The language of advertising, in fact the whole communicative package of advertising, is very interesting. It provides an object that is relatively easy to study, since the only important underlying message is ‘buy this product’. You know that the advert is saying that, and the chances are that it’s saying it very successfully because, although not all adverts are commercially successful, the people who make them are very good at what they do.
There are many ways of representing that basic message, usually involving the creation of some sort of narrative structure, in a single image or a few seconds of film, and it often means providing the mark customer with just enough cues that the cultural baggage they are assumed to have will suffice to let them invent the narrative for themselves. It saves time, but it’s hard to do.
Some adverts go so far as to create that cultural baggage within themselves, in a single sentence or a short sequence of images, planting in the viewer’s mind the necessary assumption on which the whole story is based, where no such assumption existed before. Such adverts don’t so much disappear up their own navels as loop the loop inside it and come shooting out again.
Readers of a certain age will remember adverts for the Electricity Board (I think) which showed scenes of family life and began with the words ‘Sunday breakfast in the kitchen, electric…’ The implication in the phrase, the tone and the image was that it was natural to have breakfast on Sundays all together in the kitchen, which you wouldn’t do the rest of the week. It did a very good job of creating and transmitting the (false) cultural assumption that it needed you to use to interpret the rest of the advert. The real reason for it was that they wanted to have the whole scene set in the kitchen rather than going from there to the dining room, so that you could see the nice shiny electric oven and hotplates, but equally they couldn’t present the idea as new, so it was slid into your brain at the start and then a moment later you found it there, the tool required to interpret the advert in the way they intended, as though it had always been there. It’s clever, and difficult to do. If it’s obvious, it doesn’t work.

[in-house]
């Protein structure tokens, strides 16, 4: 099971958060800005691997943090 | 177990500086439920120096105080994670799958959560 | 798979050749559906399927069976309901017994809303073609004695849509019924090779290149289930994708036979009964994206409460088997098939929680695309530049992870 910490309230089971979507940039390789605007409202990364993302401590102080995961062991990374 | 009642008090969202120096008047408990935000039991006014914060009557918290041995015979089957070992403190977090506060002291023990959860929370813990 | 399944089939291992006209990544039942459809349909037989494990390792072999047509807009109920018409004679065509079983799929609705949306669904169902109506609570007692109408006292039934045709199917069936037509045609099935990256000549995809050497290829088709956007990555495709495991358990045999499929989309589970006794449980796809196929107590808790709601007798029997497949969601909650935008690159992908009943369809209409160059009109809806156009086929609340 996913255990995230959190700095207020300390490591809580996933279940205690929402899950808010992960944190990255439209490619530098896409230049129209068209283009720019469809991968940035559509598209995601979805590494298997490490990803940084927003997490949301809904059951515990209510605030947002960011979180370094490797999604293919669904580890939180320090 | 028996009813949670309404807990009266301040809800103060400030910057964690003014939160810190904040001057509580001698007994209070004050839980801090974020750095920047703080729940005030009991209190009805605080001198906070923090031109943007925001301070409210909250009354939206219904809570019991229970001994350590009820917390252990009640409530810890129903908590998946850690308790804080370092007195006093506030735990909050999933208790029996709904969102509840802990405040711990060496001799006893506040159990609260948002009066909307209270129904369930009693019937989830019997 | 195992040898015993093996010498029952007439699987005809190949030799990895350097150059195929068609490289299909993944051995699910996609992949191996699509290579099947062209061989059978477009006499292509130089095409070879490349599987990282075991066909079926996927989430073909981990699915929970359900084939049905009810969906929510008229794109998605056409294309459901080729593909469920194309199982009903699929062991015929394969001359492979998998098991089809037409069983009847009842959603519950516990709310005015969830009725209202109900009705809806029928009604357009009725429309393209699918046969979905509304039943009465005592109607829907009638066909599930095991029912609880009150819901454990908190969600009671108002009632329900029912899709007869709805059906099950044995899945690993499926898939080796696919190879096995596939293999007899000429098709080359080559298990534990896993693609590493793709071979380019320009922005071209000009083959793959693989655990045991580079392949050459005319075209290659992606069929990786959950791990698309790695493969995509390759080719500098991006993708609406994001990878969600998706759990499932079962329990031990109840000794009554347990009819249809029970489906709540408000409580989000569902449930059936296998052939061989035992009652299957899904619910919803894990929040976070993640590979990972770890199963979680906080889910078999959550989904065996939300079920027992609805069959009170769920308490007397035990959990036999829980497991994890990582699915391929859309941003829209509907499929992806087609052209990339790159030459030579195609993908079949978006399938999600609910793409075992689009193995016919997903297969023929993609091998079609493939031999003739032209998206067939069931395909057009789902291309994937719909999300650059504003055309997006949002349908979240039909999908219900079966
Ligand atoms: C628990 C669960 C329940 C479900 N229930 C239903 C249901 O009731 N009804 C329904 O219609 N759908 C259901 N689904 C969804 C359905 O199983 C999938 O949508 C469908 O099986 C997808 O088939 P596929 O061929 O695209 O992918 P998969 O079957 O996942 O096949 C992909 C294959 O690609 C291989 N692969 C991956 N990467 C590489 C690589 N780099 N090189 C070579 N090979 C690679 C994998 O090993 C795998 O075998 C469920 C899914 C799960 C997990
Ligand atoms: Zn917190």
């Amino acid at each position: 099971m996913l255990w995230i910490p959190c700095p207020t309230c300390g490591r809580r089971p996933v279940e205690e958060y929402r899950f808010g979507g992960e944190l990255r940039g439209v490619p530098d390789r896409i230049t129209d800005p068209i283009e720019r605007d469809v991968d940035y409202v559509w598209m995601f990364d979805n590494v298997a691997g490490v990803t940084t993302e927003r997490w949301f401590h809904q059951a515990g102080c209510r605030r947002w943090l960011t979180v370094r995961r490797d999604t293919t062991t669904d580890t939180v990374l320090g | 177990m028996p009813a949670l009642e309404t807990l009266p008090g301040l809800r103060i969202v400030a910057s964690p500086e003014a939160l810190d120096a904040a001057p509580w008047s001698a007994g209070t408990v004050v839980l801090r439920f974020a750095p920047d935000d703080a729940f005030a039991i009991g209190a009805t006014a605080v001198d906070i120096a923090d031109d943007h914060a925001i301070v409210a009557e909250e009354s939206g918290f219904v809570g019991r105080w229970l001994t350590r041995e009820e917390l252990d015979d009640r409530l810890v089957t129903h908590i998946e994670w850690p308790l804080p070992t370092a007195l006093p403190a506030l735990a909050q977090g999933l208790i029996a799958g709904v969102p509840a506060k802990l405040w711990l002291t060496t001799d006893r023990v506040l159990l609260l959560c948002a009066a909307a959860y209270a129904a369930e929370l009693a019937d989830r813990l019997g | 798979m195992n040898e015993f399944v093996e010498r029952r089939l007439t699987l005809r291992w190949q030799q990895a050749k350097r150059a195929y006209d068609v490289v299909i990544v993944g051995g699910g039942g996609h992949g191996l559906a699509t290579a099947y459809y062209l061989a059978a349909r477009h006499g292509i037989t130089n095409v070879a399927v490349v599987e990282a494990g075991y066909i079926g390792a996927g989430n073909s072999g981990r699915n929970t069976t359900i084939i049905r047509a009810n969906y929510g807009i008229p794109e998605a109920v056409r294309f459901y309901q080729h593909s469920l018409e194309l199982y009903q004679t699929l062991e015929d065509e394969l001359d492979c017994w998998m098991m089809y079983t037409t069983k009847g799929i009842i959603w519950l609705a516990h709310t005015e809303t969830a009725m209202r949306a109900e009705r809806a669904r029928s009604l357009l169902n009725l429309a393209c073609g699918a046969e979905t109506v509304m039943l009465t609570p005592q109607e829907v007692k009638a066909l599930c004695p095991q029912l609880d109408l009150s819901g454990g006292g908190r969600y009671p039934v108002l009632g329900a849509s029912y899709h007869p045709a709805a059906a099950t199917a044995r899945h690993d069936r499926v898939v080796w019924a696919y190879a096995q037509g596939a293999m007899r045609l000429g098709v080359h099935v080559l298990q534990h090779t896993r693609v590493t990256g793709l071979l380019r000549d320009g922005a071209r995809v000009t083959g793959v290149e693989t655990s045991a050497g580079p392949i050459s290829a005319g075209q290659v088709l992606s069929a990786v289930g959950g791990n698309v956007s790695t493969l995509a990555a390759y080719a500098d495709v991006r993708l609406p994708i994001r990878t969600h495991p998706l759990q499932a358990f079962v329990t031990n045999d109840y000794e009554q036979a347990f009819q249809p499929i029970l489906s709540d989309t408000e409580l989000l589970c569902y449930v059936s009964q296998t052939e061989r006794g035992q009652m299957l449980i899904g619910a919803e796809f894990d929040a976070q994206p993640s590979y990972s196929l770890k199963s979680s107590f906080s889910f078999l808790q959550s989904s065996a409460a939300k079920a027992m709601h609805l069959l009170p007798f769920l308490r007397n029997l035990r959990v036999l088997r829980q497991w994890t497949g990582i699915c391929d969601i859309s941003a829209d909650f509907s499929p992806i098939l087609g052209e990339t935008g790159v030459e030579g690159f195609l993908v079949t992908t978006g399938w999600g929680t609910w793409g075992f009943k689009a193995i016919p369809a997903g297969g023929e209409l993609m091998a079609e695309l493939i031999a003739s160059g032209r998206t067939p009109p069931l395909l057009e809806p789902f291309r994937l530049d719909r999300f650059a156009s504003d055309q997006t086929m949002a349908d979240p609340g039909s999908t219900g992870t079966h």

Recently there has been an advert on TV here for some kind of yoghourt, premised on the assumption that children are happy drink milk in the morning but not in the afternoon, and they need to drink two glasses a day. This is presented so naturally that you could easily just accept it and start trying to pour yoghourt down your children’s throat. Unless you stop to think, but the clever adverts don’t let you think.
A slightly different version is an advert for a car, from a couple of years ago, which involves a mouse in some way that I don’t recall clearly. At the end, and out of nowhere (I mean it doesn’t emerge from the narrative) there is a voice-over by a middle-aged actress pretending to be a simpering little girl, who says, ‘Daddy, will you buy me the car of Ratoncito Pérez? (a mythical mouse who’s our version of the tooth fairy). In one line it manages to create and implant in the viewer’s mind the entirely false impression that children are naturally referring to this car in that way. Familiarity and confidence in the product swell up manifold within as though attached to a helium cylinder. The mouse in the advert isn’t even intended to be a representation of the Tooth Mouse, it’s just a mouse, but in the final two seconds, almost as an afterthought, they attach the product firmly to a cultural icon, effortlessly forming in your mind an association that you can believe has been there since you were a child. It’s the speed and the finality which make it so interesting. It’s a great trick if you can do it.